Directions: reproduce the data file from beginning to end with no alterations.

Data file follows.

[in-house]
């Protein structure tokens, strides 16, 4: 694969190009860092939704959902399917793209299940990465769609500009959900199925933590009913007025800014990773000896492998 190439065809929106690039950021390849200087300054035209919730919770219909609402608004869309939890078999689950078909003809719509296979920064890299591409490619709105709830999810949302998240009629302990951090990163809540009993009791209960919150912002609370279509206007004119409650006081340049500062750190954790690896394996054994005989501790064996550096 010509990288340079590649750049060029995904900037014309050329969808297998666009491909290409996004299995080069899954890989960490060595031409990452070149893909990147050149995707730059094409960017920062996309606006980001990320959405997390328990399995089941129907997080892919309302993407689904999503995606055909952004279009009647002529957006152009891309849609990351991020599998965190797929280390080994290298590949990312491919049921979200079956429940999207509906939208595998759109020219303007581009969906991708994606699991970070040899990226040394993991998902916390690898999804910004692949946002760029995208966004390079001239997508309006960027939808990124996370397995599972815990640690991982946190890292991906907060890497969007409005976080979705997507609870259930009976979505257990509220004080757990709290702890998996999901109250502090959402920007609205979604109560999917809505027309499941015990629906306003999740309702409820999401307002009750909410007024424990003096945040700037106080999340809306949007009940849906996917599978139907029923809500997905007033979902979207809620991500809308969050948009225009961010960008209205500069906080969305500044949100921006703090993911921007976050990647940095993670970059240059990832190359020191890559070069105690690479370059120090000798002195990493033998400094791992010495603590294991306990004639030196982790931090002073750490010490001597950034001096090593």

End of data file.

[in-house]
């Protein structure tokens, strides 16, 4: 694969190009860092939704959902399917793209299940990465769609500009959900199925933590009913007025800014990773000896492998 190439065809929106690039950021390849200087300054035209919730919770219909609402608004869309939890078999689950078909003809719509296979920064890299591409490619709105709830999810949302998240009629302990951090990163809540009993009791209960919150912002609370279509206007004119409650006081340049500062750190954790690896394996054994005989501790064996550096 010509990288340079590649750049060029995904900037014309050329969808297998666009491909290409996004299995080069899954890989960490060595031409990452070149893909990147050149995707730059094409960017920062996309606006980001990320959405997390328990399995089941129907997080892919309302993407689904999503995606055909952004279009009647002529957006152009891309849609990351991020599998965190797929280390080994290298590949990312491919049921979200079956429940999207509906939208595998759109020219303007581009969906991708994606699991970070040899990226040394993991998902916390690898999804910004692949946002760029995208966004390079001239997508309006960027939808990124996370397995599972815990640690991982946190890292991906907060890497969007409005976080979705997507609870259930009976979505257990509220004080757990709290702890998996999901109250502090959402920007609205979604109560999917809505027309499941015990629906306003999740309702409820999401307002009750909410007024424990003096945040700037106080999340809306949007009940849906996917599978139907029923809500997905007033979902979207809620991500809308969050948009225009961010960008209205500069906080969305500044949100921006703090993911921007976050990647940095993670970059240059990832190359020191890559070069105690690479370059120090000798002195990493033998400094791992010495603590294991306990004639030196982790931090002073750490010490001597950034001096090593």